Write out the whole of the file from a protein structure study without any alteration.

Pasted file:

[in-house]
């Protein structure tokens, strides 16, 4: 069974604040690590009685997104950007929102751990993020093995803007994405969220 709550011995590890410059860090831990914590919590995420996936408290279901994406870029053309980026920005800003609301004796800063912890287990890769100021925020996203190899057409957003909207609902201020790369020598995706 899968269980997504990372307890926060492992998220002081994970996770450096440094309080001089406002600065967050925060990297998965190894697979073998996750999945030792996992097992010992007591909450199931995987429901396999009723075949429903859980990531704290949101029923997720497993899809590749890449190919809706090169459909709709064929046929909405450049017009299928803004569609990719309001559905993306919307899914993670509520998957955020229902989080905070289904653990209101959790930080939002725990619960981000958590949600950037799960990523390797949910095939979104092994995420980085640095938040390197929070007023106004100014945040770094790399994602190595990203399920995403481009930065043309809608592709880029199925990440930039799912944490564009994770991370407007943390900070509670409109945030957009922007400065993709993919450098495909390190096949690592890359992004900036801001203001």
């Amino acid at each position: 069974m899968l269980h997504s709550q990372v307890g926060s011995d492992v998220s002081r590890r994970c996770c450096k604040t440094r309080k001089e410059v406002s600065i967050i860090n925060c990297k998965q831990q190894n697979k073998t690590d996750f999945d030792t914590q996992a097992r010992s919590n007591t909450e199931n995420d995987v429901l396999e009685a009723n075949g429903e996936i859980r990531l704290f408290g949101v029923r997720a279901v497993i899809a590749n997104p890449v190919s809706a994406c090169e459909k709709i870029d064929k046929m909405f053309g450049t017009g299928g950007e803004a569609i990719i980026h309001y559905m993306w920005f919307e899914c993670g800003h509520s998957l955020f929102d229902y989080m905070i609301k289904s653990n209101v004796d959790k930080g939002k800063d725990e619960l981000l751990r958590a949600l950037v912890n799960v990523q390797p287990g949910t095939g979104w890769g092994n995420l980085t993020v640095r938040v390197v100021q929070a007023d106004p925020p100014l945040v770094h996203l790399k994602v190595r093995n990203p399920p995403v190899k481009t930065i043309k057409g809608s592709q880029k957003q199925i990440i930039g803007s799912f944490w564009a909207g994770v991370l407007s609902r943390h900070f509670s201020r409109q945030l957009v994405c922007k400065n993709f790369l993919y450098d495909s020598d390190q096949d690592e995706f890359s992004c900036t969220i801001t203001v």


[in-house]
């Protein structure tokens, strides 16, 4: 069974604040690590009685997104950007929102751990993020093995803007994405969220 709550011995590890410059860090831990914590919590995420996936408290279901994406870029053309980026920005800003609301004796800063912890287990890769100021925020996203190899057409957003909207609902201020790369020598995706 899968269980997504990372307890926060492992998220002081994970996770450096440094309080001089406002600065967050925060990297998965190894697979073998996750999945030792996992097992010992007591909450199931995987429901396999009723075949429903859980990531704290949101029923997720497993899809590749890449190919809706090169459909709709064929046929909405450049017009299928803004569609990719309001559905993306919307899914993670509520998957955020229902989080905070289904653990209101959790930080939002725990619960981000958590949600950037799960990523390797949910095939979104092994995420980085640095938040390197929070007023106004100014945040770094790399994602190595990203399920995403481009930065043309809608592709880029199925990440930039799912944490564009994770991370407007943390900070509670409109945030957009922007400065993709993919450098495909390190096949690592890359992004900036801001203001």
């Amino acid at each position: 069974m899968l269980h997504s709550q990372v307890g926060s011995d492992v998220s002081r590890r994970c996770c450096k604040t440094r309080k001089e410059v406002s600065i967050i860090n925060c990297k998965q831990q190894n697979k073998t690590d996750f999945d030792t914590q996992a097992r010992s919590n007591t909450e199931n995420d995987v429901l396999e009685a009723n075949g429903e996936i859980r990531l704290f408290g949101v029923r997720a279901v497993i899809a590749n997104p890449v190919s809706a994406c090169e459909k709709i870029d064929k046929m909405f053309g450049t017009g299928g950007e803004a569609i990719i980026h309001y559905m993306w920005f919307e899914c993670g800003h509520s998957l955020f929102d229902y989080m905070i609301k289904s653990n209101v004796d959790k930080g939002k800063d725990e619960l981000l751990r958590a949600l950037v912890n799960v990523q390797p287990g949910t095939g979104w890769g092994n995420l980085t993020v640095r938040v390197v100021q929070a007023d106004p925020p100014l945040v770094h996203l790399k994602v190595r093995n990203p399920p995403v190899k481009t930065i043309k057409g809608s592709q880029k957003q199925i990440i930039g803007s799912f944490w564009a909207g994770v991370l407007s609902r943390h900070f509670s201020r409109q945030l957009v994405c922007k400065n993709f790369l993919y450098d495909s020598d390190q096949d690592e995706f890359s992004c900036t969220i801001t203001v």